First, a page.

Ayse described the pistachio Pop-Tart as a prime example of Sofra "taking ingredients that are traditionally used in the Middle East and twisting them into an American pastime." Compared to ordinary Pop-Tarts… well, there is just no comparison! Sofra's take on the pre-packaged snack boasts an exterior that is equal parts flaky and chewy, and a chunky pistachio filling. Biting into the whole of it provided just about the most unique experience of textures we have ever encountered.

The most popular pastry we tried was the morning bun. This item, which consists of chunks of croissant glued together by orange blossom glaze, has apparently developed something of a cult following. We empathize wholeheartedly with those who have fallen under its sticky-sweet spell.

Za'atar finger bread is not as obviously decadent as some of its pastry counter companions, but its taste is the one that has remained most in our minds. Za'atar is a spice mix that combines wild thyme, sumac, and sesame seeds. It is common in Palestine, Lebanon, Israel, and if we had our way, would be as perfunctory a condiment stateside as salt and pepper.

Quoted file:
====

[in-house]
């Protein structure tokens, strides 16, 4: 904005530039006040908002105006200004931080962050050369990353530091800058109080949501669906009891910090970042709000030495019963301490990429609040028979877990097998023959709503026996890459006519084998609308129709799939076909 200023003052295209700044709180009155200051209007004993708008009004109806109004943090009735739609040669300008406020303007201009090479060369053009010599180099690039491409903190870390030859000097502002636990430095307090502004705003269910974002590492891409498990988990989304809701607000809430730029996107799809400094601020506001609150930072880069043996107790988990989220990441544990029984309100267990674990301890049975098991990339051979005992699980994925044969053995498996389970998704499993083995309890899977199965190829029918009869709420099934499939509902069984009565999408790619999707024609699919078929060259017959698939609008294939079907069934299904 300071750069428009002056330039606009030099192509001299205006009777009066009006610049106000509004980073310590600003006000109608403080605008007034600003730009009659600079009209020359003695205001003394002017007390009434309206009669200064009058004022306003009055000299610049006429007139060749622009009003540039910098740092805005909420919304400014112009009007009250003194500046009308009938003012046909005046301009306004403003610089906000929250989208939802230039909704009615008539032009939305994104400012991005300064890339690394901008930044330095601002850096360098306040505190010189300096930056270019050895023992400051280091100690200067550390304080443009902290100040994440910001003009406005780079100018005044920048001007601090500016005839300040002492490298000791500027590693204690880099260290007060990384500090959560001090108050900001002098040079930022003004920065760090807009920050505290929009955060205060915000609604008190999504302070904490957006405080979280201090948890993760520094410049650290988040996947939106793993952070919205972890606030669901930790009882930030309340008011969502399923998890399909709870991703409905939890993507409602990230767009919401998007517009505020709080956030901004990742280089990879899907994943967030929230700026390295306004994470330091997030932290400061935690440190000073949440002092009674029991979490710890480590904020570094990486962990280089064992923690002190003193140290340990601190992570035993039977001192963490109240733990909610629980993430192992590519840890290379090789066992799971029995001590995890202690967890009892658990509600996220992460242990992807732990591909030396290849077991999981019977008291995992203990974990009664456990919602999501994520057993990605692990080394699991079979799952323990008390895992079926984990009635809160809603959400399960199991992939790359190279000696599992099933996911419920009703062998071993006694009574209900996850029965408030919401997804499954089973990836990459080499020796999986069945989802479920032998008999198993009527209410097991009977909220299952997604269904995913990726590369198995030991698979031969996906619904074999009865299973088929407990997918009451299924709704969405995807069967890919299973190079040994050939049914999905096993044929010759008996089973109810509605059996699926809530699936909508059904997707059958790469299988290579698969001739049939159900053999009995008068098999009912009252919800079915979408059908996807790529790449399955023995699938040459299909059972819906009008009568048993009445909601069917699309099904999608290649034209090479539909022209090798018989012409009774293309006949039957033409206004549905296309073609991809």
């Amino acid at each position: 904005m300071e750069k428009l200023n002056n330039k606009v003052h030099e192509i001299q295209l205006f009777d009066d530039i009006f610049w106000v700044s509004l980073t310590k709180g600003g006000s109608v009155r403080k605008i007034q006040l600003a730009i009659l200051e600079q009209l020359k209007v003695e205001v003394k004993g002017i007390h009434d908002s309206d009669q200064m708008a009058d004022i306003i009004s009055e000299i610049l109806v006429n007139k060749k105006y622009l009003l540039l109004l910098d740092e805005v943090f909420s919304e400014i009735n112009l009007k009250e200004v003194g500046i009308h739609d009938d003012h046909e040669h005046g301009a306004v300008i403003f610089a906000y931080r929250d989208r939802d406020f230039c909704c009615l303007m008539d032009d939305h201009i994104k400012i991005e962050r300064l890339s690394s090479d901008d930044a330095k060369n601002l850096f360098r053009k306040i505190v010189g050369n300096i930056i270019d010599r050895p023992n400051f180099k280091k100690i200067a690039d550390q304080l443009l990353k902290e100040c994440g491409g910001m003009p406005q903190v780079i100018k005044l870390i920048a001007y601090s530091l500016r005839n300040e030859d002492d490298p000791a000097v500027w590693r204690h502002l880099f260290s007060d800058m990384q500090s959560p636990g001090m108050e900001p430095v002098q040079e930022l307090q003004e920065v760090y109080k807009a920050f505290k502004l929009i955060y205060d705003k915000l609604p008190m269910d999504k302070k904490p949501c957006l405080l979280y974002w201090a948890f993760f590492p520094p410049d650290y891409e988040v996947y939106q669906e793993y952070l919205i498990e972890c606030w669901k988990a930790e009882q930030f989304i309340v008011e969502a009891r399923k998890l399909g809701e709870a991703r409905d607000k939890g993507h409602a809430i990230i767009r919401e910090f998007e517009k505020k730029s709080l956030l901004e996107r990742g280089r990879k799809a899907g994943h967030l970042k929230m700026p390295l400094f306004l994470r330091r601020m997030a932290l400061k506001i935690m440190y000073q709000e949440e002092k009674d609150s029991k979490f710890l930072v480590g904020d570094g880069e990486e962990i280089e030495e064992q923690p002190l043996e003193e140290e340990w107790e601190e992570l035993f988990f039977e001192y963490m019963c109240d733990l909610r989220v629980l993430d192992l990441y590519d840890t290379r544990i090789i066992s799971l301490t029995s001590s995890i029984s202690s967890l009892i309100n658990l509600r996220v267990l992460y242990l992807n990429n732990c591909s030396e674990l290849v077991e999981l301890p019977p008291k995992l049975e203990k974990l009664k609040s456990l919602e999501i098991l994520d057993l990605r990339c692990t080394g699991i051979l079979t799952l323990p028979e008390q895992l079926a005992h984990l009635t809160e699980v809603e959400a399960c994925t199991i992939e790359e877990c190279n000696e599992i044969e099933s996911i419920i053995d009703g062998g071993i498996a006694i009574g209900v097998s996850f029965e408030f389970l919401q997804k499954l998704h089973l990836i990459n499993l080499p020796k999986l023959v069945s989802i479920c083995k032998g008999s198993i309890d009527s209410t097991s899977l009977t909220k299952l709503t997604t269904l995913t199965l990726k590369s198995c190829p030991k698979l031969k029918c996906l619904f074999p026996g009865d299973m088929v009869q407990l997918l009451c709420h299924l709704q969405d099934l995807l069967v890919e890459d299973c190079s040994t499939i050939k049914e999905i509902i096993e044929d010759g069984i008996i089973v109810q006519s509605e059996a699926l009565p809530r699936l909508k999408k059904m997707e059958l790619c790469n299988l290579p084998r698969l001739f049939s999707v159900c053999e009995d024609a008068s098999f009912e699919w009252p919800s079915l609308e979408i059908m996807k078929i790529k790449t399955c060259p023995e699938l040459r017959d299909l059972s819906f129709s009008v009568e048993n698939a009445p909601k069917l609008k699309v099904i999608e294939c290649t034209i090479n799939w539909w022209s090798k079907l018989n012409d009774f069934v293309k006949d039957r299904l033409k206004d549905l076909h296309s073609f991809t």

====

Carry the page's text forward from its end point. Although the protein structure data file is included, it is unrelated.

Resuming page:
Flour

Even if most Harvard students haven't visited Flour, they are familiar with its story. Joanne B. Chang '91 graduated from Harvard with a degree in Applied Mathematics and Economics. She entered the culinary world several years later, after deciding she would rather be a cook than a consultant. In 2000, following stints at a handful of well-known restaurants, Chang opened the first branch of Flour. The bakery/café is now among the most celebrated storefronts in the Boston area.